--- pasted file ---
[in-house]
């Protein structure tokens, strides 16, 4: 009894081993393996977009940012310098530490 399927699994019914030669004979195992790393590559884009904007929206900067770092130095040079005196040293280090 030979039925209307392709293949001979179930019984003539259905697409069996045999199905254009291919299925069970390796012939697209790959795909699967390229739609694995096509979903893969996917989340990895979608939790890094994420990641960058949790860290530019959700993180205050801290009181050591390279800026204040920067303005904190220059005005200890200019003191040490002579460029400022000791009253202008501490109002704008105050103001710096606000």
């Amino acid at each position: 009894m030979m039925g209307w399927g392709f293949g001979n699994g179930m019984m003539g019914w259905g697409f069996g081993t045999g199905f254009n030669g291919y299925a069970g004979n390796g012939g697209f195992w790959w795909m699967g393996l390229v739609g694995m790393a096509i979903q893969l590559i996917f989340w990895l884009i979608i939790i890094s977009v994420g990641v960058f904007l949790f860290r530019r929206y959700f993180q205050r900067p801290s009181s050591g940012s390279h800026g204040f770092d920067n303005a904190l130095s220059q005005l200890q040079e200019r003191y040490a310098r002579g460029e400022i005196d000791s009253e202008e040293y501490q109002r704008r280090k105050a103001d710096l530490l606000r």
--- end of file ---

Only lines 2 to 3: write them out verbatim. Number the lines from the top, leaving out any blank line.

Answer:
């Protein structure tokens, strides 16, 4: 009894081993393996977009940012310098530490 399927699994019914030669004979195992790393590559884009904007929206900067770092130095040079005196040293280090 030979039925209307392709293949001979179930019984003539259905697409069996045999199905254009291919299925069970390796012939697209790959795909699967390229739609694995096509979903893969996917989340990895979608939790890094994420990641960058949790860290530019959700993180205050801290009181050591390279800026204040920067303005904190220059005005200890200019003191040490002579460029400022000791009253202008501490109002704008105050103001710096606000």
């Amino acid at each position: 009894m030979m039925g209307w399927g392709f293949g001979n699994g179930m019984m003539g019914w259905g697409f069996g081993t045999g199905f254009n030669g291919y299925a069970g004979n390796g012939g697209f195992w790959w795909m699967g393996l390229v739609g694995m790393a096509i979903q893969l590559i996917f989340w990895l884009i979608i939790i890094s977009v994420g990641v960058f904007l949790f860290r530019r929206y959700f993180q205050r900067p801290s009181s050591g940012s390279h800026g204040f770092d920067n303005a904190l130095s220059q005005l200890q040079e200019r003191y040490a310098r002579g460029e400022i005196d000791s009253e202008e040293y501490q109002r704008r280090k105050a103001d710096l530490l606000r």